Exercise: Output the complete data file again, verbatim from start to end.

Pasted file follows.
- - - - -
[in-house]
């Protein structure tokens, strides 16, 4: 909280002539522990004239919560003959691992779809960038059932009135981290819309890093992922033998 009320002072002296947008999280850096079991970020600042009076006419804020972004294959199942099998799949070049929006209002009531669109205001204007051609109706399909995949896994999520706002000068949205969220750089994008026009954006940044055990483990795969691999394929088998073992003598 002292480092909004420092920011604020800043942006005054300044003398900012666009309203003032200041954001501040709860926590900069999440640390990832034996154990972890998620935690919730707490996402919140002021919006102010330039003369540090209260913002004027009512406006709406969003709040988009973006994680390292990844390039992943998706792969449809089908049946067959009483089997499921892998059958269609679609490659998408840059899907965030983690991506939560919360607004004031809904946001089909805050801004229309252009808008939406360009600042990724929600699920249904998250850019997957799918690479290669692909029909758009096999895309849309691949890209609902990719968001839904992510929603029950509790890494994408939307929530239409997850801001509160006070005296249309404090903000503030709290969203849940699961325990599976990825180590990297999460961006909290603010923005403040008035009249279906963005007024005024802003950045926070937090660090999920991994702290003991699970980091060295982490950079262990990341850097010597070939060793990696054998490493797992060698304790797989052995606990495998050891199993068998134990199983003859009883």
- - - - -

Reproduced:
[in-house]
């Protein structure tokens, strides 16, 4: 909280002539522990004239919560003959691992779809960038059932009135981290819309890093992922033998 009320002072002296947008999280850096079991970020600042009076006419804020972004294959199942099998799949070049929006209002009531669109205001204007051609109706399909995949896994999520706002000068949205969220750089994008026009954006940044055990483990795969691999394929088998073992003598 002292480092909004420092920011604020800043942006005054300044003398900012666009309203003032200041954001501040709860926590900069999440640390990832034996154990972890998620935690919730707490996402919140002021919006102010330039003369540090209260913002004027009512406006709406969003709040988009973006994680390292990844390039992943998706792969449809089908049946067959009483089997499921892998059958269609679609490659998408840059899907965030983690991506939560919360607004004031809904946001089909805050801004229309252009808008939406360009600042990724929600699920249904998250850019997957799918690479290669692909029909758009096999895309849309691949890209609902990719968001839904992510929603029950509790890494994408939307929530239409997850801001509160006070005296249309404090903000503030709290969203849940699961325990599976990825180590990297999460961006909290603010923005403040008035009249279906963005007024005024802003950045926070937090660090999920991994702290003991699970980091060295982490950079262990990341850097010597070939060793990696054998490493797992060698304790797989052995606990495998050891199993068998134990199983003859009883």